Revolution in the Raw
IRE RUSSIAN REVOLUTION, 1917. By N. N. Sukhanov. Translated and edited by Joel Carmichael. (O.U.P., 42s.) Mos-r accounts of the Russian revolution, even eye-witness descriptions like Ten Days that Shook the World, give the im- pression that everything proceeded logically and inevitably, to a carefully co-ordinated plan. Sukhanov's celebrated memoirs, now
made available for the first time in English, arc almost the only
reasonably serious account in which events as they really hap- pened, often incomprehensible, muddled or grotesque, appear in the raw. His also differ from other descriptions in another respect, that they make clear the enormous role played by individual characters—a clarity all the more to Sukhanov's credit in that he was himself a keen class-struggle theorist.
Mr. Carmichael has cut the far bulkier original down to 668 Pages, but the selection is judicious and the translation first-class, while Mr. Carmichael's introduction is itself one of the ablest and most clearly written essays on the subject that have appeared.
Sukhanov was one of the few important revolutionaries who Was in Petrograd at the outbreak of the February Revolution, 'tad he tells the story right through from there. His memoirs were originally published in 1922, in Russia, and it is an extraordinary commentary on the difference between the Lenin and the Stalin epochs that this could have happened. For Sukhanov is opposed to the Bolsheviks on many points, and never goes with them the Whole way. He describes several of their leaders in unflattering terms—e.g., Stalin is 'a sort of grey blur, dimly looming up now
and then and not leaving any trace. There is really nothing more ,to he said about him.' His description of sonic events is disputed
nY the Commissar for Education, Lunacharski. But all that is conceded to Bolshevik officialdom is that the Commissar's letter With the alternative story is put in as a footnote. We arc almost In the world of 'bourgeois objectivism.' Petrograd in 1917. as it emerges through Sukhanov's innocent has two main characteristics. The political intellectuals who drift to the top of the popular movement after February are the good Marxist grounds (accepted at first by everybody except Lenin, including all the Bolsheviks) that a 'proletarian revolution' could only be carried out in an advanced industrialised country. On the other hand, as he held that Bolshevik revolution was proletarian, he could never bring himself to oppose it adequately.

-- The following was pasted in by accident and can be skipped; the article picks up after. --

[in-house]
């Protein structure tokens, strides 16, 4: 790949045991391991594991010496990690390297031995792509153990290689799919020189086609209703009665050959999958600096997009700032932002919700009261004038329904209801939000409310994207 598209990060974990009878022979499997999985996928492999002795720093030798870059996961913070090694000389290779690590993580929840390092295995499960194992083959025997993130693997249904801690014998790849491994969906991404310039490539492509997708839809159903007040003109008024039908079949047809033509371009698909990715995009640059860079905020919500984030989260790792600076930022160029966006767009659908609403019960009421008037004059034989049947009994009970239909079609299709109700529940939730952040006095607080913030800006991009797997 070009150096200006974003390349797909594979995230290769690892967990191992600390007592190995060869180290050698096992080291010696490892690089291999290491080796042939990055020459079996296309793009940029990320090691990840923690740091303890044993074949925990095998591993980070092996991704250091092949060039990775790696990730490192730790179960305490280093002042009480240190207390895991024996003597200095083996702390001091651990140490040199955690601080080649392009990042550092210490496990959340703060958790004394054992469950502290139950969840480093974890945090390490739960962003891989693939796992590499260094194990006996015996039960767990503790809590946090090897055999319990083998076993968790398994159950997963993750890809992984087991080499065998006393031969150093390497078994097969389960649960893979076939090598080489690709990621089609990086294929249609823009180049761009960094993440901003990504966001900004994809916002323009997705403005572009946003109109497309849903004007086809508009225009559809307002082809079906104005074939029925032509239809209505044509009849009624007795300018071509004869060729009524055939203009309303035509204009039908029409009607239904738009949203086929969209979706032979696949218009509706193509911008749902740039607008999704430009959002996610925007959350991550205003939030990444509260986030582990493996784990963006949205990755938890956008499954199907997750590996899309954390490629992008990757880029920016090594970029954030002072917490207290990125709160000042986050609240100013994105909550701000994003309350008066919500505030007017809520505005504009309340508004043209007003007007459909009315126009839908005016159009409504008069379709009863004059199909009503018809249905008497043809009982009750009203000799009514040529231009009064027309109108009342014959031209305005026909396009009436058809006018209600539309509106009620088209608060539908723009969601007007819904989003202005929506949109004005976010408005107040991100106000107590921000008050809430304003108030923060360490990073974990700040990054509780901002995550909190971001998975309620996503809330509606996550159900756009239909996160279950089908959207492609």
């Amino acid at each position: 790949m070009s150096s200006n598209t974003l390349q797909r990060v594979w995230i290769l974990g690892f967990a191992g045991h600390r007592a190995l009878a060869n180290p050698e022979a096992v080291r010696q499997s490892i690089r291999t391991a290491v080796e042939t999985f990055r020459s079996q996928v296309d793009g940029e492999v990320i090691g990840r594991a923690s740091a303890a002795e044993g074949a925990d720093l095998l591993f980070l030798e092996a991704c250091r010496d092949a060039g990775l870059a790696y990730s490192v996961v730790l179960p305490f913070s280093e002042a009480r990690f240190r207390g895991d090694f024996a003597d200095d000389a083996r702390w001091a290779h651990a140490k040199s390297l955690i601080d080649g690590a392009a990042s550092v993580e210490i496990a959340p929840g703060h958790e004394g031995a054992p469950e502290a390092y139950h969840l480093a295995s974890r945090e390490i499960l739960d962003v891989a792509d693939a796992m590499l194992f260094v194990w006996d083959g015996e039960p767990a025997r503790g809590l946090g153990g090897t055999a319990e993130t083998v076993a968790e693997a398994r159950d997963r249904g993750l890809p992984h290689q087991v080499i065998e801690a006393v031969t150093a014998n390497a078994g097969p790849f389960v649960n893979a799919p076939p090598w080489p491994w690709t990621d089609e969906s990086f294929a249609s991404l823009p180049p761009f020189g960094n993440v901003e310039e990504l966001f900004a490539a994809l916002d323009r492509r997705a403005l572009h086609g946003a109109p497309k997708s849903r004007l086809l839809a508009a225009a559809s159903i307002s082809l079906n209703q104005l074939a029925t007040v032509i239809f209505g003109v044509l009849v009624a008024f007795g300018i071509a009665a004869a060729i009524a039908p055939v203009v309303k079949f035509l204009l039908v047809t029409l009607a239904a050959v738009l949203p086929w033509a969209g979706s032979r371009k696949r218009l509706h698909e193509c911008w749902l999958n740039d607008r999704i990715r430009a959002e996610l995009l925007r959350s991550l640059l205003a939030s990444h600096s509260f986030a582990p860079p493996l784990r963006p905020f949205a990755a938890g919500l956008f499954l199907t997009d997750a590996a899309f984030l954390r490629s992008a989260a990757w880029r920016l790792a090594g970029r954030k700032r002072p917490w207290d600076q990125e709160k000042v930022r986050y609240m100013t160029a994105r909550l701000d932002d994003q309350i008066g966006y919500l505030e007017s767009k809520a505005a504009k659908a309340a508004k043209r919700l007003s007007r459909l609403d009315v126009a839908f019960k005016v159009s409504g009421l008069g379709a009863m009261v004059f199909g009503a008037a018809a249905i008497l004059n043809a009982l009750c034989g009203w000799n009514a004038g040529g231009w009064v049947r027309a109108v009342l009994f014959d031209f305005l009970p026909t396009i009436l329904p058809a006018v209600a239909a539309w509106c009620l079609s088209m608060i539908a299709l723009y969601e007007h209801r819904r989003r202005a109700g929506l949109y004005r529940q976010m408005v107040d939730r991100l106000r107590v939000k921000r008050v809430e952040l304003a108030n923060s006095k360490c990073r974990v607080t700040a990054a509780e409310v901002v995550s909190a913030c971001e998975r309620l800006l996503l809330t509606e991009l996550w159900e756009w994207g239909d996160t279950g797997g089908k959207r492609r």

Right from the beginning the realities of power in Petrograd were in the hands of the Soviets. The Bolshevik Revolution con- sisted of Lenin imposing his 'April Theses' on the reluctant Bolsheviks, and then the Bolsheviks obtaining a majority in the Petrograd Soviet. The actual seizure of power was simply a matter of getting a few regiments moving, though it was carried out in a blaze of incompetence and muddle.
Lenin emerges from Sukhanov as so much the first man among the Bolsheviks that the others scarcely count at all, and it is only after Trotsky's group join the party that there is a second figure worth thinking about for a moment. The Menshevik leaders were even more incompetent. Lenin's was a one-man victory over a poor field. It' Russia had thrown up a rival of the quality that some European Communists had to face, matters might have turned out differently.
Sukhanov himself was one of the first victims of its later, more vicious stage, when he was sentenced at the great Menshevik Trial of 1931, confessed, and disappeared for ever into the prison camps. The generation whose besottedness with Marxist clichtis made them unwilling accessories to the Bolshevik seizure of power perished with him; name after name in this book has, like Sukhanov's, a question mark for its date of death. Yet, even now.